33 isn’t necessarily old for a fighter, but Julio Cesar Chavez had been through the wars and then some by the time he showed up at that age to face Oscar De La Hoya in 1996.
Chavez came in with a record of 96-1-1 (78 KO), and while he was the holder of the WBC junior welterweight title at the time, his best days did seem clearly behind him. Back in 1993, he’d been gifted a draw against Pernell Whitaker, then split two fights with Frankie Randall in1 994.
After the rematch win over Randall, Chavez had beaten a faded Meldrick Taylor in a rematch, plus Tony Lopez, Giovanni Parisi, Craig Houk, David Kamau, and Scott Walker. Not a bad run, and he was winning fights, but he was no longer the Chavez of old. Time was taking its natural course with his career.
De La Hoya, meanwhile, was 23 years old, fresh, skilled, naturally bigger than Chavez, and being anointed the new king of boxing’s non-heavyweight weight classes. He’d go on to eventually become the clear PPV king of the sport, period, for a while, and his successes in that area really opened the doors for two men he’d pass the torch to in defeat, Floyd Mayweather and Manny Pacquiao, and another he would promote, Canelo Alvarez.
The fight was billed as “Ultimate Glory.” On the poster, Chavez had the Mexican flag behind him, De La Hoya the American flag.
De La Hoya, a Mexican-American, would seemingly never fully be embraced by the Mexican fan base or by the diehards, and people have offered various theories about that over the years. Sometimes the focus is on De La Hoya having been a rather extreme example of a “pretty boy” in terms of marketing, and as a result of that, Oscar brought in paying female fans who likely never would have cared about boxing otherwise. He also recorded pop albums and did Skip/Fit and all kinds of things that didn’t fit the typical macho image of a fighter, which the more dedicated boxing audience tends to lean toward.
But specifically with the Mexican fans, there has also been the sense that De La Hoya battering an aging Chavez didn’t sit well with a lot of them. Julio was and is a true hero in the proud and glorious tradition of boxing in Mexico, and the theory is that they never “forgave” Oscar for using the legend as a stepping stone.
This is at least a bit unfair, of course. Chavez was not just an active fighter, but he had a world title. De La Hoya was an ambitious young fighter, and he wanted that world title. They fought. It wasn’t competitive. Life went on for both — in fact, they’d do it again in 1998, to basically the same result.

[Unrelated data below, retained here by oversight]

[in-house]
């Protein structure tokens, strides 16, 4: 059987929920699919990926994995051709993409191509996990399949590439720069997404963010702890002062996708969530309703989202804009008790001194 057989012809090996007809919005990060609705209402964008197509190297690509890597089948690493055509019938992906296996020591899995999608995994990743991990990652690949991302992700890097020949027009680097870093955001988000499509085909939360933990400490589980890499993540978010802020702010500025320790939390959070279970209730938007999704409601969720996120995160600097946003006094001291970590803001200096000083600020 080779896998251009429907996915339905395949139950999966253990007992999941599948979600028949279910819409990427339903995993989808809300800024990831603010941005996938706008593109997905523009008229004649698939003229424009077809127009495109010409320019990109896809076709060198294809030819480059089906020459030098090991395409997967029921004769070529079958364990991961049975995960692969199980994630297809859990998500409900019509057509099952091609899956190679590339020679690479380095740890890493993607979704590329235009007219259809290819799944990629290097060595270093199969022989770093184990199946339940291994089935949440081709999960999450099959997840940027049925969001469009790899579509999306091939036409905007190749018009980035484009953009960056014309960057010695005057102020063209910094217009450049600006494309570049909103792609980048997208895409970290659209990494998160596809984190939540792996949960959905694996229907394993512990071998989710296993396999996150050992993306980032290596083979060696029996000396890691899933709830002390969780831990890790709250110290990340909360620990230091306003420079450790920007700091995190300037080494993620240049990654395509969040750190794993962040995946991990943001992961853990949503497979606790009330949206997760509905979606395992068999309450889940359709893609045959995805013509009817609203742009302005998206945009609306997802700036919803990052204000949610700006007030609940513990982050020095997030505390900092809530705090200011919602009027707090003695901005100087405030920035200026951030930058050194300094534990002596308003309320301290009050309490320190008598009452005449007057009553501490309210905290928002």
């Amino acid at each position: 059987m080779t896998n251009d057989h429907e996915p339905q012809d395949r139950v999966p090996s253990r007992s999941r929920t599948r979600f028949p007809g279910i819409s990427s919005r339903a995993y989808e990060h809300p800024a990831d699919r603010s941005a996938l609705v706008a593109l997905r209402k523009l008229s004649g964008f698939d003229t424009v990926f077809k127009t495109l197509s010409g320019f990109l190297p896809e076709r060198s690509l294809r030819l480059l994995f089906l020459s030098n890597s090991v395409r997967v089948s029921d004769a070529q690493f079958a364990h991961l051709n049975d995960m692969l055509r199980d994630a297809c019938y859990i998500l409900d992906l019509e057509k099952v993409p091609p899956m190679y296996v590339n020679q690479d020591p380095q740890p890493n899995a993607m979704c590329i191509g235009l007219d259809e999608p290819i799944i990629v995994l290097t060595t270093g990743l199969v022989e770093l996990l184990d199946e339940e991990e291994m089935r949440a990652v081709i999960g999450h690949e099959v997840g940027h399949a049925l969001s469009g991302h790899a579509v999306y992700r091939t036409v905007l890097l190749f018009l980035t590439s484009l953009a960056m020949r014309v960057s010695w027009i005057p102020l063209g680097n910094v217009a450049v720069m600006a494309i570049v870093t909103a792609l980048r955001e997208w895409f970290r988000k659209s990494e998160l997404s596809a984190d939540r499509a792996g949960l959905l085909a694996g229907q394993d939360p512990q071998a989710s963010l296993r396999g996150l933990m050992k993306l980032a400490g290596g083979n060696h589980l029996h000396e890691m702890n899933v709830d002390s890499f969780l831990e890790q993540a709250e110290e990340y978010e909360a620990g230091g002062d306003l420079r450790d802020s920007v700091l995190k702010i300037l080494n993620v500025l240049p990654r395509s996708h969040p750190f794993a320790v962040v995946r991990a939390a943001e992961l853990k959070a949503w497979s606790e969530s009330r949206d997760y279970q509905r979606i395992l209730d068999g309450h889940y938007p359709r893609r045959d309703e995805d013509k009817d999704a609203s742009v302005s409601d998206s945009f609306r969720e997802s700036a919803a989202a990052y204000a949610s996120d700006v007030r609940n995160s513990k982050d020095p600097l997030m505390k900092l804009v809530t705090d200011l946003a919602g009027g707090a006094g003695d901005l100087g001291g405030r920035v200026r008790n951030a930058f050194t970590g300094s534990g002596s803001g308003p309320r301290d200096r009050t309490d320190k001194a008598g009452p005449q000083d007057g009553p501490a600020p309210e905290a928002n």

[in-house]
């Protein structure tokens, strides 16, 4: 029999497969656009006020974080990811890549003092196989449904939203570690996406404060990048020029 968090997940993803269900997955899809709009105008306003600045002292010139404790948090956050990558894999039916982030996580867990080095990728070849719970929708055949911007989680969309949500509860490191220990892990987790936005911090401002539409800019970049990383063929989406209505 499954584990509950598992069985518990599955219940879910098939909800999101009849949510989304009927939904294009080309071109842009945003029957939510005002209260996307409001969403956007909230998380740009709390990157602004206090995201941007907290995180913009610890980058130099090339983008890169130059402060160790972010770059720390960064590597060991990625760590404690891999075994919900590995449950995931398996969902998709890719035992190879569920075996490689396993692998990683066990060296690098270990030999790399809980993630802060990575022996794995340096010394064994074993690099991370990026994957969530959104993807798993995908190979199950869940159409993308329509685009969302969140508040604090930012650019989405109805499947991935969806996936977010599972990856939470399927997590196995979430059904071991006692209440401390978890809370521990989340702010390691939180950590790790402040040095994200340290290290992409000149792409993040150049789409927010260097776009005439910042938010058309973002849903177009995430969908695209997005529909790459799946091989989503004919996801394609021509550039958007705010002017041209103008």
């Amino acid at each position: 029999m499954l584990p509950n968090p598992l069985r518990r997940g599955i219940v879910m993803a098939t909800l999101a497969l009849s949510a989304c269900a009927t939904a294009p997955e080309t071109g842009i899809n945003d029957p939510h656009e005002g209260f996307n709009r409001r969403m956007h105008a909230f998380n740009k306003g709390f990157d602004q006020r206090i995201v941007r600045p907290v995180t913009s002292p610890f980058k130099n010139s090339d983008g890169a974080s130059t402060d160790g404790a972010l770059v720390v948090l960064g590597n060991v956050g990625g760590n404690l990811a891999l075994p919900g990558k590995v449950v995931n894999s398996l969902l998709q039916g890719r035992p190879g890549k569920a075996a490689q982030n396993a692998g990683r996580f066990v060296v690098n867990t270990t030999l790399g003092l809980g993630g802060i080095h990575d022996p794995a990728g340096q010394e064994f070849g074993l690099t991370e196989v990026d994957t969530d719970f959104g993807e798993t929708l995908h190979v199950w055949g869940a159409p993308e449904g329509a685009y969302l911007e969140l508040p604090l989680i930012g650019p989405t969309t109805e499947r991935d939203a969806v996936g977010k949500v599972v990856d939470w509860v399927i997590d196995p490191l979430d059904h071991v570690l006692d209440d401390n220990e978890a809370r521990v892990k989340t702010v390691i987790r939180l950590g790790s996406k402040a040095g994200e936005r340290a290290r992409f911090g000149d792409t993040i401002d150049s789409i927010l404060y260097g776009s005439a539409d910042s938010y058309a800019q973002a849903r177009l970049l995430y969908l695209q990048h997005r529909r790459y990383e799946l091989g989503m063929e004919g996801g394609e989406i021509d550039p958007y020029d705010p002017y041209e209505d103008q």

But boxing fans, like all sports fans, can be driven in large part by emotion, and “fair or unfair” is not something the majority think about in terms of favorites and whatnot. We like what we like, we like the fighters we like, we have those favorites, and sometimes as young people especially, we have heroes. Imagine if you were a young fan and Chavez was your favorite fighter, the hero who’d been there in boxing for you as you fell in love with the sport, and then De La Hoya just dominates him. If your appreciation and even love for Chavez is that deep, that can stick in your craw.
But even if he was never 100% accepted by the Mexican fans, it would be fair to say that De La Hoya overall did OK for himself. In this fight, he claims a world title in a third weight class at age 23, in just his 22nd professional fight. He’d go on to win further belts at 147, 154, and 160, too, making him a six-division champ and a modern boxing legend, all of that not even taking into account what a major box office draw he was. By achievements alone — and even if you discount the questionable belt at 160 — De La Hoya is a Hall of Famer.
Chavez would just keep fighting for nearly another decade, even after the second loss to De La Hoya in ‘98. He had 10 more fights from that one through 2005, and took losses against Willy Wise, Kostya Tszyu, and Grover Wiley. A prime Chavez would have had no trouble with guys like Wise and Wiley, and he really should have stepped away when he lost a wide decision to Wise in ‘99, though he did win a rematch with him in 2003. In the end, Chavez retired with a record of 107-6-2 (85 KO), and his own unquestioned place in the Hall of Fame as maybe Mexico’s all-time greatest fighter.